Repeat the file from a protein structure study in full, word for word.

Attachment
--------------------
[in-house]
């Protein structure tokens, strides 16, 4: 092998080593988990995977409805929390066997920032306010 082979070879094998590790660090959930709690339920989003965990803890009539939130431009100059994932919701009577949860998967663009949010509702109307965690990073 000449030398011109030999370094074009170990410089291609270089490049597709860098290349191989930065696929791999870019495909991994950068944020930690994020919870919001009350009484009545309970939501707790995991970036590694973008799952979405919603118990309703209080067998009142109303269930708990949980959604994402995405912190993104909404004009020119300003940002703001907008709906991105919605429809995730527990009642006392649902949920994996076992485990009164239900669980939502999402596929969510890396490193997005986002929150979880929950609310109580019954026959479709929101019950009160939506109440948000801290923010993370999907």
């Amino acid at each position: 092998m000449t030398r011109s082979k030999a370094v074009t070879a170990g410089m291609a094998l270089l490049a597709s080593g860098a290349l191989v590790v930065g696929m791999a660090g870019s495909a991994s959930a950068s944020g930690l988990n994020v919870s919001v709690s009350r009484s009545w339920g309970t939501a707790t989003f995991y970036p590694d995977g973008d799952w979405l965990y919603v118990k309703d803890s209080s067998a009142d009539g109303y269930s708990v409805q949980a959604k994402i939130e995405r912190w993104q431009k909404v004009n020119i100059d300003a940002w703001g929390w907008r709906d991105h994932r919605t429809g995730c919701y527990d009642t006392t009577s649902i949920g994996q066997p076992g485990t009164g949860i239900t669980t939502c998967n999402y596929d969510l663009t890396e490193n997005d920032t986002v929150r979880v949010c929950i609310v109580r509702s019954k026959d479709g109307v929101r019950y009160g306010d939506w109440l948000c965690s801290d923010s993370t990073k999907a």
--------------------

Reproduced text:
[in-house]
């Protein structure tokens, strides 16, 4: 092998080593988990995977409805929390066997920032306010 082979070879094998590790660090959930709690339920989003965990803890009539939130431009100059994932919701009577949860998967663009949010509702109307965690990073 000449030398011109030999370094074009170990410089291609270089490049597709860098290349191989930065696929791999870019495909991994950068944020930690994020919870919001009350009484009545309970939501707790995991970036590694973008799952979405919603118990309703209080067998009142109303269930708990949980959604994402995405912190993104909404004009020119300003940002703001907008709906991105919605429809995730527990009642006392649902949920994996076992485990009164239900669980939502999402596929969510890396490193997005986002929150979880929950609310109580019954026959479709929101019950009160939506109440948000801290923010993370999907």
């Amino acid at each position: 092998m000449t030398r011109s082979k030999a370094v074009t070879a170990g410089m291609a094998l270089l490049a597709s080593g860098a290349l191989v590790v930065g696929m791999a660090g870019s495909a991994s959930a950068s944020g930690l988990n994020v919870s919001v709690s009350r009484s009545w339920g309970t939501a707790t989003f995991y970036p590694d995977g973008d799952w979405l965990y919603v118990k309703d803890s209080s067998a009142d009539g109303y269930s708990v409805q949980a959604k994402i939130e995405r912190w993104q431009k909404v004009n020119i100059d300003a940002w703001g929390w907008r709906d991105h994932r919605t429809g995730c919701y527990d009642t006392t009577s649902i949920g994996q066997p076992g485990t009164g949860i239900t669980t939502c998967n999402y596929d969510l663009t890396e490193n997005d920032t986002v929150r979880v949010c929950i609310v109580r509702s019954k026959d479709g109307v929101r019950y009160g306010d939506w109440l948000c965690s801290d923010s993370t990073k999907a």